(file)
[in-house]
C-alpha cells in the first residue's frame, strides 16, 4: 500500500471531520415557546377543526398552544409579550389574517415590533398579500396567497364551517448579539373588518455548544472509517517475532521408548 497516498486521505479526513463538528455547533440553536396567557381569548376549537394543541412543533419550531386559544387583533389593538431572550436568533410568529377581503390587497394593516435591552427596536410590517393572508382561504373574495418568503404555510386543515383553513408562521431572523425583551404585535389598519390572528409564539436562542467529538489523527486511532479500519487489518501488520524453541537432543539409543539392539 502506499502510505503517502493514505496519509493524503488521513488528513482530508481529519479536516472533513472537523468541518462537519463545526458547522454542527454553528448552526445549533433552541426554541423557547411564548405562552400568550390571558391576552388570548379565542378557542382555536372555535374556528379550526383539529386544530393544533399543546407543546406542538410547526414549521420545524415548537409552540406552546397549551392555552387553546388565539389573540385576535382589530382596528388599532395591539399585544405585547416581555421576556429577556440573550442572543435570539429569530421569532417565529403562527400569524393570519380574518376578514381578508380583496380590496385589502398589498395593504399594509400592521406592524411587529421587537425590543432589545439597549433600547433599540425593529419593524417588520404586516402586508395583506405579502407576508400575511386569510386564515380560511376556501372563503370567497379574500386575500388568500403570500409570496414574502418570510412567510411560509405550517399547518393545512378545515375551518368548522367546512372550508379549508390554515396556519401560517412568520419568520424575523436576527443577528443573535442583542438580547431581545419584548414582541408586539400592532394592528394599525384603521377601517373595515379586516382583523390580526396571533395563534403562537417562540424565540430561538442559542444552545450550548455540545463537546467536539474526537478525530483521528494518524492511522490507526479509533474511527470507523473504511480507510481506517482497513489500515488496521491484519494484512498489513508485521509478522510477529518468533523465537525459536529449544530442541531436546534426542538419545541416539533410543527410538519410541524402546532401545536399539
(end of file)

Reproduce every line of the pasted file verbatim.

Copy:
[in-house]
C-alpha cells in the first residue's frame, strides 16, 4: 500500500471531520415557546377543526398552544409579550389574517415590533398579500396567497364551517448579539373588518455548544472509517517475532521408548 497516498486521505479526513463538528455547533440553536396567557381569548376549537394543541412543533419550531386559544387583533389593538431572550436568533410568529377581503390587497394593516435591552427596536410590517393572508382561504373574495418568503404555510386543515383553513408562521431572523425583551404585535389598519390572528409564539436562542467529538489523527486511532479500519487489518501488520524453541537432543539409543539392539 502506499502510505503517502493514505496519509493524503488521513488528513482530508481529519479536516472533513472537523468541518462537519463545526458547522454542527454553528448552526445549533433552541426554541423557547411564548405562552400568550390571558391576552388570548379565542378557542382555536372555535374556528379550526383539529386544530393544533399543546407543546406542538410547526414549521420545524415548537409552540406552546397549551392555552387553546388565539389573540385576535382589530382596528388599532395591539399585544405585547416581555421576556429577556440573550442572543435570539429569530421569532417565529403562527400569524393570519380574518376578514381578508380583496380590496385589502398589498395593504399594509400592521406592524411587529421587537425590543432589545439597549433600547433599540425593529419593524417588520404586516402586508395583506405579502407576508400575511386569510386564515380560511376556501372563503370567497379574500386575500388568500403570500409570496414574502418570510412567510411560509405550517399547518393545512378545515375551518368548522367546512372550508379549508390554515396556519401560517412568520419568520424575523436576527443577528443573535442583542438580547431581545419584548414582541408586539400592532394592528394599525384603521377601517373595515379586516382583523390580526396571533395563534403562537417562540424565540430561538442559542444552545450550548455540545463537546467536539474526537478525530483521528494518524492511522490507526479509533474511527470507523473504511480507510481506517482497513489500515488496521491484519494484512498489513508485521509478522510477529518468533523465537525459536529449544530442541531436546534426542538419545541416539533410543527410538519410541524402546532401545536399539